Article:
In a twist and turn of events, Arizona's medical marijuana law has incidentally incriminated one of it's young patients due to a federal marijuana ban on college campuses. One student faced felony charges simply for possessing .3 grams of cannabis on university property. While the state Court of Appeals eventually tossed his marijuana conviction, legislators are still pushing for heavy bans on the medically legal drug on university campuses or threatening to terminate the school's federal funding. The ban of marijuana on college campuses may be necessary strictly for the purpose of keeping federal funding, however a college ban should be handled by the college rather than bypass state law which allows for patients to possess their medicine.
The state's new petition argues that by failing to ban marijuana from universities and college campuses, the schools risk the elimination of their federal funding. Federal law stipulates that in order to receives federal funding, colleges and universities must ban illegal drugs from their campuses.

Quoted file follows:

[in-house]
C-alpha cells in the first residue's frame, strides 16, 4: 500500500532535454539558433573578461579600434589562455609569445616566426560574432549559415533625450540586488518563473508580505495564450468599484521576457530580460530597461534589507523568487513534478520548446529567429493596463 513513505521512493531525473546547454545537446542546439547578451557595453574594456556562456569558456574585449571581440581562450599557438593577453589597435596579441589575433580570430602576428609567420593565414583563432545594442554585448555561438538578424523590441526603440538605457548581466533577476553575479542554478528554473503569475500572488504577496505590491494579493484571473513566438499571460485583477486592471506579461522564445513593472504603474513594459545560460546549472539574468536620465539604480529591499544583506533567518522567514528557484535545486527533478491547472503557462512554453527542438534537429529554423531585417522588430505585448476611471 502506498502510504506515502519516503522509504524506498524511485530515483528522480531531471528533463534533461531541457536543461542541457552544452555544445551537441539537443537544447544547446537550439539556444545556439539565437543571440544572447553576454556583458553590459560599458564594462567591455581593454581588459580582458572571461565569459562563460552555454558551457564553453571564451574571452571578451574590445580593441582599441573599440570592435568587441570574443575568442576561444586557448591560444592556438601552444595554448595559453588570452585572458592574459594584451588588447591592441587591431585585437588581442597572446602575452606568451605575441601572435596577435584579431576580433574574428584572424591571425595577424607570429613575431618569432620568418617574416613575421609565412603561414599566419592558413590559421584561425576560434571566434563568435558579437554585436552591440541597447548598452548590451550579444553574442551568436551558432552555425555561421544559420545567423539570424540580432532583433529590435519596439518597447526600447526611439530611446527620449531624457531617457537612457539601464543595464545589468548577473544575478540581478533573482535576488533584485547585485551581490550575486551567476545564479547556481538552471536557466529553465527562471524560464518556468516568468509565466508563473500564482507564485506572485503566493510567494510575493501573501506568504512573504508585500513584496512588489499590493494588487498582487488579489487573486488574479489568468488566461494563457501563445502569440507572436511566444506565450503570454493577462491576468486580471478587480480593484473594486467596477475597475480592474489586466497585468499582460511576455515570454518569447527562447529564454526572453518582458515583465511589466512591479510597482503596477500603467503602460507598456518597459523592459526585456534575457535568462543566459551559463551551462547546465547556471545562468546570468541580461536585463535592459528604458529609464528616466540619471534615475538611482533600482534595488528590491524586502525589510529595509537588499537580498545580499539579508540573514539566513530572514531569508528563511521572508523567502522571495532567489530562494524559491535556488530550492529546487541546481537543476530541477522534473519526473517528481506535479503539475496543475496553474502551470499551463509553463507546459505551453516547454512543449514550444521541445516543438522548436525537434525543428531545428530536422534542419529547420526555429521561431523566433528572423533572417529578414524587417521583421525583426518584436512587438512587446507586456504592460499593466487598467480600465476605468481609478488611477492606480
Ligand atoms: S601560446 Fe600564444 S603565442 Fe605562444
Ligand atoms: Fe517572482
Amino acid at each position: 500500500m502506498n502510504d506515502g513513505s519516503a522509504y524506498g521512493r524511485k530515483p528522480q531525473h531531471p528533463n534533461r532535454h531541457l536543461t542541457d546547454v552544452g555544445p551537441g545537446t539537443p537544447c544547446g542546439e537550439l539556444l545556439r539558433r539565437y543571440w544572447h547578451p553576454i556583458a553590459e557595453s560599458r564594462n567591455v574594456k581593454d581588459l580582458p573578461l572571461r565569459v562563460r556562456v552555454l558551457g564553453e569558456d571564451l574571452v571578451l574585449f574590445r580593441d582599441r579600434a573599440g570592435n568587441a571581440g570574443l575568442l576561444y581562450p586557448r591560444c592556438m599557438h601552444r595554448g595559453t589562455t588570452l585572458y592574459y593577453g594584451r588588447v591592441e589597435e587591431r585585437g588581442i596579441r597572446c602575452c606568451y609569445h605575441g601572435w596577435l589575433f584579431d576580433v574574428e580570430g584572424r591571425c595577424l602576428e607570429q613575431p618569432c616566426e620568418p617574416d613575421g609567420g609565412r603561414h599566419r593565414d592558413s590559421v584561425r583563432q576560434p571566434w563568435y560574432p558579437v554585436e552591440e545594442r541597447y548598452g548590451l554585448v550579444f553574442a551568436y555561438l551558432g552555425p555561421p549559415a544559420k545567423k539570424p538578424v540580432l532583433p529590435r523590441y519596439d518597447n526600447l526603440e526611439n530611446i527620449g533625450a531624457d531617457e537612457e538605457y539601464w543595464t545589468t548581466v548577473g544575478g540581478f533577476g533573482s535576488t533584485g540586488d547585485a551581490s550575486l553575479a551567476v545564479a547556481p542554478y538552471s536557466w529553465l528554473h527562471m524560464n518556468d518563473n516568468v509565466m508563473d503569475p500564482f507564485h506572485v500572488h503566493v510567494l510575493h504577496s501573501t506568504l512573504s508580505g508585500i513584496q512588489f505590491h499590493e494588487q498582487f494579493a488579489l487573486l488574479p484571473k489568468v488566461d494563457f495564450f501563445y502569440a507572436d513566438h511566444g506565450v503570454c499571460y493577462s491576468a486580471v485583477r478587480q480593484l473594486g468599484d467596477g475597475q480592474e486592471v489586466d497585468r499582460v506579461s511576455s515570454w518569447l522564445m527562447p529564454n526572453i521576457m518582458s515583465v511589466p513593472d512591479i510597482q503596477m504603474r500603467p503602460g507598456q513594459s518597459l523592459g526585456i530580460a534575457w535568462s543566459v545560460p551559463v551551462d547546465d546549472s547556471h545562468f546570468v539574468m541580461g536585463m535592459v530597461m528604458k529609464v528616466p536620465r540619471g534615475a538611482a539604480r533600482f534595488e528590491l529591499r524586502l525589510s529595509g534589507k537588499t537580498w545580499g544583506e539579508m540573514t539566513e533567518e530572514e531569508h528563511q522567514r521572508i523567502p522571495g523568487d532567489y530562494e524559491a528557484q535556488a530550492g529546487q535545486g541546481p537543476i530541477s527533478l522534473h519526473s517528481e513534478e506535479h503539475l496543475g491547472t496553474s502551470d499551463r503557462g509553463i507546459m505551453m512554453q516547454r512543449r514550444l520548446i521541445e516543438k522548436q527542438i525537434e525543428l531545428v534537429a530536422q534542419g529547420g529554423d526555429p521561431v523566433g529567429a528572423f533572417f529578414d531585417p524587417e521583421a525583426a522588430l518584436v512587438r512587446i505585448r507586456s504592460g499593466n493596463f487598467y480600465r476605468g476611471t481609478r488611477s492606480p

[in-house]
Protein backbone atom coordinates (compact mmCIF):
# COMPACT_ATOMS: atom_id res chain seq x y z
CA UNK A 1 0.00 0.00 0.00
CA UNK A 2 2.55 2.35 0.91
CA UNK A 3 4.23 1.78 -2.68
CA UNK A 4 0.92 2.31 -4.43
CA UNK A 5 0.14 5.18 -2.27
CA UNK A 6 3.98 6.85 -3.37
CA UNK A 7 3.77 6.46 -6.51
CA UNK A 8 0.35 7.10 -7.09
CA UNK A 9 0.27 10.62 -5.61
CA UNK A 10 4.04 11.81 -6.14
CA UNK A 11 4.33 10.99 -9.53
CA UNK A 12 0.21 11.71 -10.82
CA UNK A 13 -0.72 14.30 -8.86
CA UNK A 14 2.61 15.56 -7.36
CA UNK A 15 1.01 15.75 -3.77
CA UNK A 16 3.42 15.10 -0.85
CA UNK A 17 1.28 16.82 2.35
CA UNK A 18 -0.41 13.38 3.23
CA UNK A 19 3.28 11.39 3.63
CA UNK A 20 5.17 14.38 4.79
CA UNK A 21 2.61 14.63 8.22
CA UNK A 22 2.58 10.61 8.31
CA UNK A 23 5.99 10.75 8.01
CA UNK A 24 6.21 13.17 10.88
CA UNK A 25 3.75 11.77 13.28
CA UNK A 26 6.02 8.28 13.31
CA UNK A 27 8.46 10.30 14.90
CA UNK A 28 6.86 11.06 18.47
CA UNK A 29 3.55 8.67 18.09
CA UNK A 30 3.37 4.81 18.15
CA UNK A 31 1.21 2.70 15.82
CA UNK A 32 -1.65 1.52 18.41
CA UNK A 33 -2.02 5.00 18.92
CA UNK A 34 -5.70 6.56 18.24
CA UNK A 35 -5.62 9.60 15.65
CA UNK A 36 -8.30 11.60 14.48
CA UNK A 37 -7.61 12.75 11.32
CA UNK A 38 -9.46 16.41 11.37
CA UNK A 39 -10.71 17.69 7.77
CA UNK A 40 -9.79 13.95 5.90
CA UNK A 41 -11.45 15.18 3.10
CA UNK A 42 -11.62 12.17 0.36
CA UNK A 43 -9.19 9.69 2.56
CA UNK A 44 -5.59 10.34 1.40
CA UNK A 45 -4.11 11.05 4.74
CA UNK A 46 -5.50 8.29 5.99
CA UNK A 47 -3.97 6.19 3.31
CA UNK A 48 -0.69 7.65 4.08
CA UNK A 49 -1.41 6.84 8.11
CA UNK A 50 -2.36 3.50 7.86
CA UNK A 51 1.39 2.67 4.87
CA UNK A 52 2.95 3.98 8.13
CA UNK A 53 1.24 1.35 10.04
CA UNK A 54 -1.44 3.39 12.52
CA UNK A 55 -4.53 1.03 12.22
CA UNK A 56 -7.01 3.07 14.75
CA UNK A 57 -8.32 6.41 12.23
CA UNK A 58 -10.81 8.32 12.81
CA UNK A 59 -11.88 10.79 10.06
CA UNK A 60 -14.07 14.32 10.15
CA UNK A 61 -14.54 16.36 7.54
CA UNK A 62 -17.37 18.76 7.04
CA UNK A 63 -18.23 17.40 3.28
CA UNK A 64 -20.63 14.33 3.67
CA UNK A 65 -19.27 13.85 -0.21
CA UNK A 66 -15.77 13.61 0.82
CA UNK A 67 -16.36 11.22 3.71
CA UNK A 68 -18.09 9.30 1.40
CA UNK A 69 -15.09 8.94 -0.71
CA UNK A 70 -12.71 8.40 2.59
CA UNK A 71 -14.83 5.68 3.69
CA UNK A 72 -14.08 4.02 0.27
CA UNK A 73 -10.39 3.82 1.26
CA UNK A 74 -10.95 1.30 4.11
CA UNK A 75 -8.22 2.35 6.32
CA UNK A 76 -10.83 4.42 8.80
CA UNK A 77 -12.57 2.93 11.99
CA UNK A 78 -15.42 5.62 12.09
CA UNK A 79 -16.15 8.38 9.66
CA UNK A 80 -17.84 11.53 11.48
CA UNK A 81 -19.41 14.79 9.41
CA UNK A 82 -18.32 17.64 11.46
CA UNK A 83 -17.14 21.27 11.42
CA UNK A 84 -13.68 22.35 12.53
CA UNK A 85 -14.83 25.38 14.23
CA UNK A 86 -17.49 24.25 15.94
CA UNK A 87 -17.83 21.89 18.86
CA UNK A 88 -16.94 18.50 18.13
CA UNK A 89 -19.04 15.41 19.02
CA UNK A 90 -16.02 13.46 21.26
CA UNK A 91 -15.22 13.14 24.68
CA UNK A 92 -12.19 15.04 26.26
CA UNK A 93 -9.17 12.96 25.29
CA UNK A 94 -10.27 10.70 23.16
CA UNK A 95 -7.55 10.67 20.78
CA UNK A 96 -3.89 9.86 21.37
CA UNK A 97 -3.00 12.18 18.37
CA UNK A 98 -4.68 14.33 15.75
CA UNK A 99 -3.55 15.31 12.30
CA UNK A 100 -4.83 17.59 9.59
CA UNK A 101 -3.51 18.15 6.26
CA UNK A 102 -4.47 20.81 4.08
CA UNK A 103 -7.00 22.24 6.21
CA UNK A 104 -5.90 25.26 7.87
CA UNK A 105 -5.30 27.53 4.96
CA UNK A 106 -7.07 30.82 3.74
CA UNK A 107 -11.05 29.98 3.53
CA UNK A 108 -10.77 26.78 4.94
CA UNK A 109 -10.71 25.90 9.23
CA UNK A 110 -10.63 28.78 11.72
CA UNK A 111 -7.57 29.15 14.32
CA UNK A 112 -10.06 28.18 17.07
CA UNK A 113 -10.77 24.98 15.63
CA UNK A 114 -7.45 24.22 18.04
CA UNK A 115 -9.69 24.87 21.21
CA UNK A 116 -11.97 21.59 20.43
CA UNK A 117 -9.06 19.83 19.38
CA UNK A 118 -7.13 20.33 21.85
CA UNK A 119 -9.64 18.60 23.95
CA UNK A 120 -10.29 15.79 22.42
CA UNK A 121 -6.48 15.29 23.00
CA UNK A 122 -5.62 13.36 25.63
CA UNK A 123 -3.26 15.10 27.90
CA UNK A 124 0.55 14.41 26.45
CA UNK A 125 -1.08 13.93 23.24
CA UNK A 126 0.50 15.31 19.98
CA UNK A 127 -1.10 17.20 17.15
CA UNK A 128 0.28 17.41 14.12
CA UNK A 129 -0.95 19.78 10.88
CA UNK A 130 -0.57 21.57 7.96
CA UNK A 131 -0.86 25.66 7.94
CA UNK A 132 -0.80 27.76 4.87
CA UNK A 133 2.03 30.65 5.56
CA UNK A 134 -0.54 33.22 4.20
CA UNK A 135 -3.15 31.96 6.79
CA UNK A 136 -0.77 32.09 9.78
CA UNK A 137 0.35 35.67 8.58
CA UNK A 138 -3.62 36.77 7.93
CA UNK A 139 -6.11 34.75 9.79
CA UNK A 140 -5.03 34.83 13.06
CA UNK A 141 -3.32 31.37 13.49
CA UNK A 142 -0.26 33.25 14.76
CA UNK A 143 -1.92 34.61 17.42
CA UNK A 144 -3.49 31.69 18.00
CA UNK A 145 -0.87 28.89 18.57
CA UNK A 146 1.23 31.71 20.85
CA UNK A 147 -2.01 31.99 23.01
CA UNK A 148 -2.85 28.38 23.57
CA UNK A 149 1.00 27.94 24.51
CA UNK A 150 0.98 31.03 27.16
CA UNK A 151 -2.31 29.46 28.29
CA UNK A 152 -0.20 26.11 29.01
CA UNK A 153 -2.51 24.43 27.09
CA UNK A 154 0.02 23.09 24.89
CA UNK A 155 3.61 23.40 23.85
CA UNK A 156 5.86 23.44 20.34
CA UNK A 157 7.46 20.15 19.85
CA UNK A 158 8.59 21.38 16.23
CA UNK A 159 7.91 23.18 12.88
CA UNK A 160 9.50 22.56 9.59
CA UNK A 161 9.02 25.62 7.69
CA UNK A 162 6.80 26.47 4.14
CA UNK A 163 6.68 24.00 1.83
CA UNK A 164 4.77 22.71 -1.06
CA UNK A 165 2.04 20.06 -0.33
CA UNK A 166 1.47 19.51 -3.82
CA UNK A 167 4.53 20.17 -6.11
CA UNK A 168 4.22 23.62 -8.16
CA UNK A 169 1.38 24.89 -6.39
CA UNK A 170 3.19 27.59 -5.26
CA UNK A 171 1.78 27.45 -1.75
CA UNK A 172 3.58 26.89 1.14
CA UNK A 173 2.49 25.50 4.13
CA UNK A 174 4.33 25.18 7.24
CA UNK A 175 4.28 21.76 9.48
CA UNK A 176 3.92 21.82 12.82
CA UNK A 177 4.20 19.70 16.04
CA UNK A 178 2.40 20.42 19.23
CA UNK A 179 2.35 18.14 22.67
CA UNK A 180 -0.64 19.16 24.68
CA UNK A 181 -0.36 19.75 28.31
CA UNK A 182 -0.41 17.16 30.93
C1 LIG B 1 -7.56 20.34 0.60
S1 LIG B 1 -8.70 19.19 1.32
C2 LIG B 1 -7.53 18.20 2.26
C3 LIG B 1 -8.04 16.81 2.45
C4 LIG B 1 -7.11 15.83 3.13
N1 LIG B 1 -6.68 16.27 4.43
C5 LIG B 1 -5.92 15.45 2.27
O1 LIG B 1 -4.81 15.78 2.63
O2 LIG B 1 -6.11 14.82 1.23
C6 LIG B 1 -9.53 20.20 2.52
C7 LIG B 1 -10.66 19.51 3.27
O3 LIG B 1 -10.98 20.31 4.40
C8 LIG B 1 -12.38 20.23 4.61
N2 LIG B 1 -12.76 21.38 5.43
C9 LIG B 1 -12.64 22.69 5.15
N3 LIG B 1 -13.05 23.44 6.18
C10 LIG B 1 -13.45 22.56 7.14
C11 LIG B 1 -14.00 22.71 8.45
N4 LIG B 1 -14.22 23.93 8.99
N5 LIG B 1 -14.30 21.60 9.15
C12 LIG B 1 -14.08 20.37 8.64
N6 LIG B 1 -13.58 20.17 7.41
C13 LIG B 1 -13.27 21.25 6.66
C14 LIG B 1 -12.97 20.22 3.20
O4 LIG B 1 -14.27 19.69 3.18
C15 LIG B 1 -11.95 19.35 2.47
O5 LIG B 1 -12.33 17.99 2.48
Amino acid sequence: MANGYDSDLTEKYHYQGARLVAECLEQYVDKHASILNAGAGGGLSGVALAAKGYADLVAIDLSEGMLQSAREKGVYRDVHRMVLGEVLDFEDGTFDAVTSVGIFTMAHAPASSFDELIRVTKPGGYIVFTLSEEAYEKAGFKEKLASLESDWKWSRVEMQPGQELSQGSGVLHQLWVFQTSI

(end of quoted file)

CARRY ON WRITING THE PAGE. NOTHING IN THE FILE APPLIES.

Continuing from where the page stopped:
Dean said the state's new argument is no better than the old one thrown out by the Court of Appeals in April. As the court ruled then, Dean pointed out, a ban is fine as long as it's not a criminal ban. Criminalizing possession for patients on university campuses, when the AMMA called for no such thing, doesn't further one of the AMMA's main purposes, which is to prevent the prosecution of state-authorized patients.
Not a single U.S. university has ever had its federal funding pulled because its state decriminalized marijuana, Dean said.